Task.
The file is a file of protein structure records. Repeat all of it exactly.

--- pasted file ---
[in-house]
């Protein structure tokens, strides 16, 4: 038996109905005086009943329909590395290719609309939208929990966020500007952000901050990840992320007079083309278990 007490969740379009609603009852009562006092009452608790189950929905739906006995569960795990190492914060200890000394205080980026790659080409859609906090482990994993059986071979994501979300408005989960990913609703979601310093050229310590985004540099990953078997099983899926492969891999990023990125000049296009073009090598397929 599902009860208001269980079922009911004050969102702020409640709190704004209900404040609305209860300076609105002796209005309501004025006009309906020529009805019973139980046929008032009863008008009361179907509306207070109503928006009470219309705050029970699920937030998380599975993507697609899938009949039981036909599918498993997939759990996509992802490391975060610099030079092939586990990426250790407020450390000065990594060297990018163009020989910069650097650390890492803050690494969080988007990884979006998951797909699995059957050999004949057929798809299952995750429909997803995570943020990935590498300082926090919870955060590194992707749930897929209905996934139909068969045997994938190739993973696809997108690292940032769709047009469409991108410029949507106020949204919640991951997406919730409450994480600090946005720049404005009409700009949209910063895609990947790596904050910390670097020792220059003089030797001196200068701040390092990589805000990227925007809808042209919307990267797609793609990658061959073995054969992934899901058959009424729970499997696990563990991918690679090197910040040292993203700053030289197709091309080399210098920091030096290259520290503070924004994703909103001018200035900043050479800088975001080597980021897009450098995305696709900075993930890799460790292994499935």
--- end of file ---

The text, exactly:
[in-house]
């Protein structure tokens, strides 16, 4: 038996109905005086009943329909590395290719609309939208929990966020500007952000901050990840992320007079083309278990 007490969740379009609603009852009562006092009452608790189950929905739906006995569960795990190492914060200890000394205080980026790659080409859609906090482990994993059986071979994501979300408005989960990913609703979601310093050229310590985004540099990953078997099983899926492969891999990023990125000049296009073009090598397929 599902009860208001269980079922009911004050969102702020409640709190704004209900404040609305209860300076609105002796209005309501004025006009309906020529009805019973139980046929008032009863008008009361179907509306207070109503928006009470219309705050029970699920937030998380599975993507697609899938009949039981036909599918498993997939759990996509992802490391975060610099030079092939586990990426250790407020450390000065990594060297990018163009020989910069650097650390890492803050690494969080988007990884979006998951797909699995059957050999004949057929798809299952995750429909997803995570943020990935590498300082926090919870955060590194992707749930897929209905996934139909068969045997994938190739993973696809997108690292940032769709047009469409991108410029949507106020949204919640991951997406919730409450994480600090946005720049404005009409700009949209910063895609990947790596904050910390670097020792220059003089030797001196200068701040390092990589805000990227925007809808042209919307990267797609793609990658061959073995054969992934899901058959009424729970499997696990563990991918690679090197910040040292993203700053030289197709091309080399210098920091030096290259520290503070924004994703909103001018200035900043050479800088975001080597980021897009450098995305696709900075993930890799460790292994499935």